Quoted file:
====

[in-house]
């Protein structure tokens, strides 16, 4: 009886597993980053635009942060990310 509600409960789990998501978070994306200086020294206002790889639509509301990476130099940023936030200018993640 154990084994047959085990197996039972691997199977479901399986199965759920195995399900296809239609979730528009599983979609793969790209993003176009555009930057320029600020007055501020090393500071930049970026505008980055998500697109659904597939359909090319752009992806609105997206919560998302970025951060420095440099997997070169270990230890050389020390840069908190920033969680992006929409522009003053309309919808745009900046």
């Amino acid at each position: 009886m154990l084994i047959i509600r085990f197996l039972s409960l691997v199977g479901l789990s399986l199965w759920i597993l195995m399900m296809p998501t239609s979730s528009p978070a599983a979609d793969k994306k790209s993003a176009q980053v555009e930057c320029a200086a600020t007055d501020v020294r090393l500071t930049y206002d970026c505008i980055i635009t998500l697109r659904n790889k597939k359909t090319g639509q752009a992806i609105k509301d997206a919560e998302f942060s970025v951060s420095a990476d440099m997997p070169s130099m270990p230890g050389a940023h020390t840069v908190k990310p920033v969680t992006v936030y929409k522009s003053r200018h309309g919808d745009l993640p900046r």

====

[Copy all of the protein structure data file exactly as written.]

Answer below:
[in-house]
């Protein structure tokens, strides 16, 4: 009886597993980053635009942060990310 509600409960789990998501978070994306200086020294206002790889639509509301990476130099940023936030200018993640 154990084994047959085990197996039972691997199977479901399986199965759920195995399900296809239609979730528009599983979609793969790209993003176009555009930057320029600020007055501020090393500071930049970026505008980055998500697109659904597939359909090319752009992806609105997206919560998302970025951060420095440099997997070169270990230890050389020390840069908190920033969680992006929409522009003053309309919808745009900046």
């Amino acid at each position: 009886m154990l084994i047959i509600r085990f197996l039972s409960l691997v199977g479901l789990s399986l199965w759920i597993l195995m399900m296809p998501t239609s979730s528009p978070a599983a979609d793969k994306k790209s993003a176009q980053v555009e930057c320029a200086a600020t007055d501020v020294r090393l500071t930049y206002d970026c505008i980055i635009t998500l697109r659904n790889k597939k359909t090319g639509q752009a992806i609105k509301d997206a919560e998302f942060s970025v951060s420095a990476d440099m997997p070169s130099m270990p230890g050389a940023h020390t840069v908190k990310p920033v969680t992006v936030y929409k522009s003053r200018h309309g919808d745009l993640p900046r």